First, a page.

After graduation I wanted to continue in science and do research in bioengineering. Apart from computer and information technologies, I was interested in neuroscience, consciousness and artificial intelligence and while studying at university, collected a lot of ebooks on that topic. They were all downloaded from ‘pirate’ websites.
So in 2010 I tried to work in a few neuroscience research labs in Russia, Germany and United States. I read online that you can write to the professor and s/he will accept you to their lab. So I did the same and that’s how I got into laboratories. Here I also did programming, but for bioengineering applications. However I found it boring. I wanted to work on greater things: such as the Global Brain. I even was lucky to give a talk on that topic in H+ transhumanist conference in Harvard.
In 2011 I returned to Kazakhstan and worked for a few months as a freelance web-programmer. I created websites and applications on PHP language. And finally I was able to code Sci-Hub.
Was there any funding for Sci-Hub?
There was no. Sci-Hub started by accident, there was no Big Plan behind it. After a couple of months, users asked to add some option to donate and help the project. Sci-Hub is living on the donations for years. There were some big donations, but there was never any specific funding behind the project.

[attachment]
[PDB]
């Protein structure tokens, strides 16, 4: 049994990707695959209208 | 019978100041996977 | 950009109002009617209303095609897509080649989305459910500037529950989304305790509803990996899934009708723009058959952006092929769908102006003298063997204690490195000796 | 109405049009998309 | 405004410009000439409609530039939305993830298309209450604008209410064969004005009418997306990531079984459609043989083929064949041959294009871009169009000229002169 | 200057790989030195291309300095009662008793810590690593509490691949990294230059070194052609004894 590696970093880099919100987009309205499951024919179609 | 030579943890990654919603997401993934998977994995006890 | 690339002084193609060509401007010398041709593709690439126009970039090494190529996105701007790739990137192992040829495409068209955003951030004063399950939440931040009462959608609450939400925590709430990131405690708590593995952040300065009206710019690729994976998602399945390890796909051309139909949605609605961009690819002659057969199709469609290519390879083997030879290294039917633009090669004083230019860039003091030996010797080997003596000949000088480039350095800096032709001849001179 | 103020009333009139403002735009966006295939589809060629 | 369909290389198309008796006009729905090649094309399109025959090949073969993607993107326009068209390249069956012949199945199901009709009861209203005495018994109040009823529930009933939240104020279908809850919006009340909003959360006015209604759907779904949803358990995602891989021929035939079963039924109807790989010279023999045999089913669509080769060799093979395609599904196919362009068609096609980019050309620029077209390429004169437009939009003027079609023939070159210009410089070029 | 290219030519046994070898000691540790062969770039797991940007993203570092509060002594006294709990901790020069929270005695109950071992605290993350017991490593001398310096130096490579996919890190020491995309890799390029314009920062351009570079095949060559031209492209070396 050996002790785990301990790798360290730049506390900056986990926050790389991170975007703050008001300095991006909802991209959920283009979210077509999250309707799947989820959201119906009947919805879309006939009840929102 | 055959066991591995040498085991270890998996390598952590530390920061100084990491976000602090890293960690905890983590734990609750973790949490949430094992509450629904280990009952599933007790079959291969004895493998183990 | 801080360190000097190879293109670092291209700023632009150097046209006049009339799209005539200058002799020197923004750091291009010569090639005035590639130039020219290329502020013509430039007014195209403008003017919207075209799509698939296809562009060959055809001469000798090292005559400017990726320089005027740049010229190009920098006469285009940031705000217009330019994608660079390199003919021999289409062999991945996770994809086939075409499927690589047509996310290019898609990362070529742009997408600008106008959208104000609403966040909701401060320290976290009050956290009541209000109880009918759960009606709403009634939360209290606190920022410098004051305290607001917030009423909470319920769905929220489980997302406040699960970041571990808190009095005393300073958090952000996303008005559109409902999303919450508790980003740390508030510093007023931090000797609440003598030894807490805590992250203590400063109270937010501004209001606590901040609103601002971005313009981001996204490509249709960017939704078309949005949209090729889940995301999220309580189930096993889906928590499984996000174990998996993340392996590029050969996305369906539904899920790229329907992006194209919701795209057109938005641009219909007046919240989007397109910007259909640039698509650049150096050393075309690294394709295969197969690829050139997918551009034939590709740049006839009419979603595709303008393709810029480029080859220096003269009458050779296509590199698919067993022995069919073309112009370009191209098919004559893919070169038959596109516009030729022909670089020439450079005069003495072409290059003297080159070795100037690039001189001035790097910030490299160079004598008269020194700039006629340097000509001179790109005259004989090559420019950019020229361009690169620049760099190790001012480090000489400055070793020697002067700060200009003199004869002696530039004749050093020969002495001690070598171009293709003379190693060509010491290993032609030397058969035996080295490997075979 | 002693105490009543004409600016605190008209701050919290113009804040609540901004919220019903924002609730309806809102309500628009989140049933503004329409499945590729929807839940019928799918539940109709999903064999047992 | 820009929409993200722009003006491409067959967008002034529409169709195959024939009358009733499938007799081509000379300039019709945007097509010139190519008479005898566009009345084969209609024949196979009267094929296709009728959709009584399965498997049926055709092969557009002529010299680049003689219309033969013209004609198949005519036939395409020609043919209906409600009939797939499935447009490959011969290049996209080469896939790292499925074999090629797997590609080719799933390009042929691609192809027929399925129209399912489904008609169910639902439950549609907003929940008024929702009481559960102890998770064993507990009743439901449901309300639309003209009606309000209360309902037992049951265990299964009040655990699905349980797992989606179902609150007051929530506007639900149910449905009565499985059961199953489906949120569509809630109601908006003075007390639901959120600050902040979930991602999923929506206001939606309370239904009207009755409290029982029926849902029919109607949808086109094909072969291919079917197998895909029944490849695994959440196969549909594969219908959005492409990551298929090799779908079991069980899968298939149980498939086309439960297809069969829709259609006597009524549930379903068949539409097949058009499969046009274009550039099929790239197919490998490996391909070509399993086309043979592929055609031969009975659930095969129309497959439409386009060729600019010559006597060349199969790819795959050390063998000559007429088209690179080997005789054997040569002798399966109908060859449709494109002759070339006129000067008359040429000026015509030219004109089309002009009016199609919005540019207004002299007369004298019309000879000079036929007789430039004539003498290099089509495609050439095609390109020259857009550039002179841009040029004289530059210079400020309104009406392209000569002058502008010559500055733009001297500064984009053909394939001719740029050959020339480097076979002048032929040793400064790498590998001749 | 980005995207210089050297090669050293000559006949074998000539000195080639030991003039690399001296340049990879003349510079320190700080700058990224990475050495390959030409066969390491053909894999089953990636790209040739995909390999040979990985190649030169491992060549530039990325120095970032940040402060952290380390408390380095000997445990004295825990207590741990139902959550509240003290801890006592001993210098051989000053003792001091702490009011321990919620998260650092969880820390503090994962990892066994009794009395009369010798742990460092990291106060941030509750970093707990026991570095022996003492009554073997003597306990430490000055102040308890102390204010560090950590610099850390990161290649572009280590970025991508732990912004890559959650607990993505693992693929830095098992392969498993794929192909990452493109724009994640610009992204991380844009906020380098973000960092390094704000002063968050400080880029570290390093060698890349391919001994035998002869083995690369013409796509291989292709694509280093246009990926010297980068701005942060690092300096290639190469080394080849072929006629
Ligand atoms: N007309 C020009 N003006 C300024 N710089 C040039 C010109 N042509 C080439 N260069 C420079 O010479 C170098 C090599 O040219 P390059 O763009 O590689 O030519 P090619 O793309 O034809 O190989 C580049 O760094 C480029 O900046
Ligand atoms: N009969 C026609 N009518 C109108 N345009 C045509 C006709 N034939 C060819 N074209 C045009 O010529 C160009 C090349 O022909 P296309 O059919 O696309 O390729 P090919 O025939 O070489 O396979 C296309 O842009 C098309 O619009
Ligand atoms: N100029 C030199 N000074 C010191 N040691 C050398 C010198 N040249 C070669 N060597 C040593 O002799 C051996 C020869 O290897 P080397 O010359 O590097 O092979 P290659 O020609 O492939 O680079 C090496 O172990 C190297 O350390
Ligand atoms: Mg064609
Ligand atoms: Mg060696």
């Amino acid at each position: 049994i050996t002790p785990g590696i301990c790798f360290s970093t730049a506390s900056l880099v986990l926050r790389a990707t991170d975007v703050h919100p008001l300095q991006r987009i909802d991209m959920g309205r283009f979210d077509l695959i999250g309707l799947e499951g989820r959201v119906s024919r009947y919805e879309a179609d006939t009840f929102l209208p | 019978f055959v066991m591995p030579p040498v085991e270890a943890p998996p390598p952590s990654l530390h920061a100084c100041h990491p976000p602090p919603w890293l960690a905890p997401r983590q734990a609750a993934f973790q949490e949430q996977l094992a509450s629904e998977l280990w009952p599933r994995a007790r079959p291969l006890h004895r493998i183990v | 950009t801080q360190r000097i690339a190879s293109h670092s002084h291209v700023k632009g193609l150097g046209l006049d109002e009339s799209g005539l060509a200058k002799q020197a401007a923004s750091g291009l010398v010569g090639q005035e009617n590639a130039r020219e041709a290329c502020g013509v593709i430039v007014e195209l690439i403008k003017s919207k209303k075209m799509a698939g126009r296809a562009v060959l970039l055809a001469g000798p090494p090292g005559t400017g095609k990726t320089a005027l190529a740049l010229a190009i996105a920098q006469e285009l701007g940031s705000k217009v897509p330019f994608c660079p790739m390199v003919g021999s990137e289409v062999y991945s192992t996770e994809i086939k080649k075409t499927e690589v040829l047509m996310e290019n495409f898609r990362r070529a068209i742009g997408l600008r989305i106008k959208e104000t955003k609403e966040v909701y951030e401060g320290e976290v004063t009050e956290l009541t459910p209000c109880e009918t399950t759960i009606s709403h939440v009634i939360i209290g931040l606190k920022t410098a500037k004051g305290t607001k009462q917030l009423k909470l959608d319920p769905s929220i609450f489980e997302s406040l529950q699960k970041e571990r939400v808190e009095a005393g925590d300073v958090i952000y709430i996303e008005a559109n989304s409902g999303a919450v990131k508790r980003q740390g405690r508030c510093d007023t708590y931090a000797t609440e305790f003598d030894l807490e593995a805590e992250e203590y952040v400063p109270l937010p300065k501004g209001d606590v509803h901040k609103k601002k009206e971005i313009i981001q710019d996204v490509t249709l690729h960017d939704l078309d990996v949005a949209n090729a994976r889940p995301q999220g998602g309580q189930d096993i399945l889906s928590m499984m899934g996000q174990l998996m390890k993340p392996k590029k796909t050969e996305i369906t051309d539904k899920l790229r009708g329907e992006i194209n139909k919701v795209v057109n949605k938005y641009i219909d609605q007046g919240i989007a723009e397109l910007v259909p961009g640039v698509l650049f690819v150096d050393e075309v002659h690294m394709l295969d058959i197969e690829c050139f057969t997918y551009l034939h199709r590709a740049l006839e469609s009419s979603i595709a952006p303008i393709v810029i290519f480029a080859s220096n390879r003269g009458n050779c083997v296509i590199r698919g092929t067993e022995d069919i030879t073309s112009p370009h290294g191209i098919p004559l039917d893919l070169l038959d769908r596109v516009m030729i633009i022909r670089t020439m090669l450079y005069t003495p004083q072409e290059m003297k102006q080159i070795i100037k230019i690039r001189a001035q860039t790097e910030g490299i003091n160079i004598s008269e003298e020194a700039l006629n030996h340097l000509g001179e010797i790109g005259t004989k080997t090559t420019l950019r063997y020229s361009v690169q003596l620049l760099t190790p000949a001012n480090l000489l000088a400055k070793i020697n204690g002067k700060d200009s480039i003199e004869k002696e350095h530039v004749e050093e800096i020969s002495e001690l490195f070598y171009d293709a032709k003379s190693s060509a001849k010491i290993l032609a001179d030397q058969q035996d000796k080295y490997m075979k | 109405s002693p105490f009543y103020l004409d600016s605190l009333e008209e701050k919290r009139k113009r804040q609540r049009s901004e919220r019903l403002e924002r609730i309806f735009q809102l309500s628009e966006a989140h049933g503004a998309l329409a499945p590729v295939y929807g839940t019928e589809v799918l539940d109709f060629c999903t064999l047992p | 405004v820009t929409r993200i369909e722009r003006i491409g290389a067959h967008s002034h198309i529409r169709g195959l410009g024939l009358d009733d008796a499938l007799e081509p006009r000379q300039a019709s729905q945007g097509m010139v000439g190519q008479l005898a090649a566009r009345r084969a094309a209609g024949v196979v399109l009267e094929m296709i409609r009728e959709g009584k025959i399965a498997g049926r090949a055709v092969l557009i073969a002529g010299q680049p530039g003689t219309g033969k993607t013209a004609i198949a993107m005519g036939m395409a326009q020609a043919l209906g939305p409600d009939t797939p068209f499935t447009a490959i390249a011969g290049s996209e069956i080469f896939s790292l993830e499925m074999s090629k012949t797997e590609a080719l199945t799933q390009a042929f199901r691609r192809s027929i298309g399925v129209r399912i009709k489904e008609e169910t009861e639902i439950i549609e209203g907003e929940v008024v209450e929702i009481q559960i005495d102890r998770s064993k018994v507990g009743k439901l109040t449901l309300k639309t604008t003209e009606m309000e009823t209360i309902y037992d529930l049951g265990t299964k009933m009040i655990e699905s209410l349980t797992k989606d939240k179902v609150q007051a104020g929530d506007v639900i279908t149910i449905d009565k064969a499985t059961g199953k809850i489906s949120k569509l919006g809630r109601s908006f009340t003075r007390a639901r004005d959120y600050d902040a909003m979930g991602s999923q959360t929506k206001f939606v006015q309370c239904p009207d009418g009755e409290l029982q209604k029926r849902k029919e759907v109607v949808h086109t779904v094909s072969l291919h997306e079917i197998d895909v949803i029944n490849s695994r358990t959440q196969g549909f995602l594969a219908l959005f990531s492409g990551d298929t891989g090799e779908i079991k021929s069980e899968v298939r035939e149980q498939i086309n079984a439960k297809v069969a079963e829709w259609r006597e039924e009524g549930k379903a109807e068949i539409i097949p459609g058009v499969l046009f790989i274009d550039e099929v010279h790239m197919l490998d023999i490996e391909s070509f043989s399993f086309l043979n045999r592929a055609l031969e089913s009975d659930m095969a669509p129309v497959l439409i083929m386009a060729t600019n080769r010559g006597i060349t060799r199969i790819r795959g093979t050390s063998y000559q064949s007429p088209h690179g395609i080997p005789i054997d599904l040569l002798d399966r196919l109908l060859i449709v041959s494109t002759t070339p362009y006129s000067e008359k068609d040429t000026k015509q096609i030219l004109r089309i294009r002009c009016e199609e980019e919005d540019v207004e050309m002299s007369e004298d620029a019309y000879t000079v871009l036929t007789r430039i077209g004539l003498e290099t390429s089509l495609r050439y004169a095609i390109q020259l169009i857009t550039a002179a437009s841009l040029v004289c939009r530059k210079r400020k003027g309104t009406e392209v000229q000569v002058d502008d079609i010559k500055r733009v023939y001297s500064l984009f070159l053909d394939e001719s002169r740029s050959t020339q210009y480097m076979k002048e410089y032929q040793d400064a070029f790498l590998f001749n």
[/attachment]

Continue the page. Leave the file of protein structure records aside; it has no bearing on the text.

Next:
Was any government involved in creating Sci-Hub?
I was interested in politics and always supported communism, but Sci-Hub has always been a personal project. Even if some government helped, for example by sending anonymous donations, it was completely invisible to me. Using the Occam’s razor, no government was involved.
Is there any team behind Sci-Hub?
No, and never was. I do all the programming and server configuration myself. I also do all the Twitter posts and communication with users and media. I use Google to search for pictures to use on the website and social networks.
There a people though, who create mirrors of Sci-Hub articles database. I run a few mirrors and other mirrors are run independently, and Sci-Hub also uses accounts to access library resources provided by others.
What is the relationship between Sci-Hub and Library Genesis projects?
Sci-Hub started in 2011 as a web application to download research article requested by user, using library accounts. There was no storage for downloaded articles. In 2012 Library Genesis, that collected e-books, wanted to collect research articles too and started saving papers downloaded by Sci-Hub to their database.